• Linear PCB Motor

    06/12/2018 at 20:32 0 comments

    Open Source Linear Actuator from Carl Bugeja on Hackaday.io:

    Inspired from my pcb motor project, this project is aimed to make a very thin low-torque linear pcb actuator.

    The coils of this motors are made from 5/5mil coreless pcb windings. A 3d-printed rig with magnets is used to slide across the pcb and is actuated by the winding’s magnetic field.

    All design files for this project are also open source\

  • Open Source Turtle Robot Kit

    06/12/2018 at 06:20 0 comments

     writes on the Tindie blog about this robotics kit from The Maker’s Box: 


    Open Source Turtle Robot Kit Teaches Beginners & Creates Beautiful Art

    The Open Source Turtle Robot (OSTR) was created as the basis for a two-day workshop where high school students could gain hands-on experience with engineering concepts. The finished robot even creates interesting pieces of art via pen plotting with Turtle graphics.


    The project is Arduino compatible for ease of programming and powered by 4 AA batteries to make it cost effective. Stepper motors were chosen for accurate motion, and the parts were 3D printed for easy customization.

  • Teardown hardware hacking restrospective

    06/05/2018 at 16:57 0 comments

    CrowdSupply shares a look back at Teardown hardware hacking con last month in Portland:


    Teardown Retrospective

    Whew, Teardown 2018 is over! Over 150 attendees from ten states and three countries were treated to a whirlwind of talks, workshops, presentations, and demos of all manner of unique, amazing, beautiful hardware projects, from art works to industry-changing technology. Held over three-days, May 11-13, in Portland, Oregon, we were lucky enough to partner with Pacific Northwest College of Art’s Make+Think+Code program, who let us use their spectacular main building, a renovated 100-year-old Federal Post Office. From Friday to Sunday, the event featured:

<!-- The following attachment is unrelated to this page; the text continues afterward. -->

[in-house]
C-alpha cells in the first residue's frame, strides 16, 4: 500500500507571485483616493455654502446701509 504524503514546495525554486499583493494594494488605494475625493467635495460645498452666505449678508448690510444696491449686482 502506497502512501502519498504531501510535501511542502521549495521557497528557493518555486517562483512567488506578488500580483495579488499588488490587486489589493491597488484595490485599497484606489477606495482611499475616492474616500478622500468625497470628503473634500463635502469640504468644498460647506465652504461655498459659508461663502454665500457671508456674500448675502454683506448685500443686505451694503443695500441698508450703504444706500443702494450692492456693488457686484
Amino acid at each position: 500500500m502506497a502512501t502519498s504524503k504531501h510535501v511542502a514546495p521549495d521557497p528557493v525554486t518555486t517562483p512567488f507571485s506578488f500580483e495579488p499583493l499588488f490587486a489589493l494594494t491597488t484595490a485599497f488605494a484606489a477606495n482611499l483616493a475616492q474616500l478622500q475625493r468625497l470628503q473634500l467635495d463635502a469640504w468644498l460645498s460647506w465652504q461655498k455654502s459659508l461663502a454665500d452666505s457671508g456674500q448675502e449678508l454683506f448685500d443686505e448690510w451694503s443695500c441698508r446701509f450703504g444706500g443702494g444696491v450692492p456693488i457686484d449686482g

Teardown PCB portrait workshop by Andrew Sowa.
    In between events, attendees were entertained by the form, light, sound, and, in one case, mustaches from seven different interactive installations, including a sculpture that illuminated using your own heartbeat and a couple of rogue “payphones” that actually received calls throughout the event. Naturally, we also had robot sumo wrestling.
    After hours, we enjoyed eating, drinking, scheming, and laughing while taking in the view at Autodesk’s amazing new office building and their rooftop deck, sharing Chinese food at Crowd Supply’s new headquarters and our rooftop deck, searching for (and finding!) a new hackerspace deep under Portland’s bridges, and feeding quarters into our favorite vintage arcade games, among other things.
    Of course, the very best parts of Teardown were simply the result of having a great group of people together at the same time and place. Whether over lunch or after a workshop, the air was always thick with the exchange of knowledge and ideas. Seeing so many creative people come together to share ideas, designs, and projects openly with each other was a beautiful thing to behold. The future of open source hardware looks bright – it’s a great time to be a hacker, maker, and creator.
    Going into it, we didn’t really know what to expect from Teardown. Coming out of it, we’re sure of one thing: we’re definitely going to do this again. If you attended Teardown, thanks for sharing your time and talents to make it such a great event. Within the next few days, you will receive a survey to gather your feedback. If you weren’t able to attend, or missed a particular talk you wanted to see, keep an eye on Teardown updates as we post video recordings of many of the sessions.
    We can’t wait for next year (though we might need a day or three to recover from this year). The future looks bright for Teardown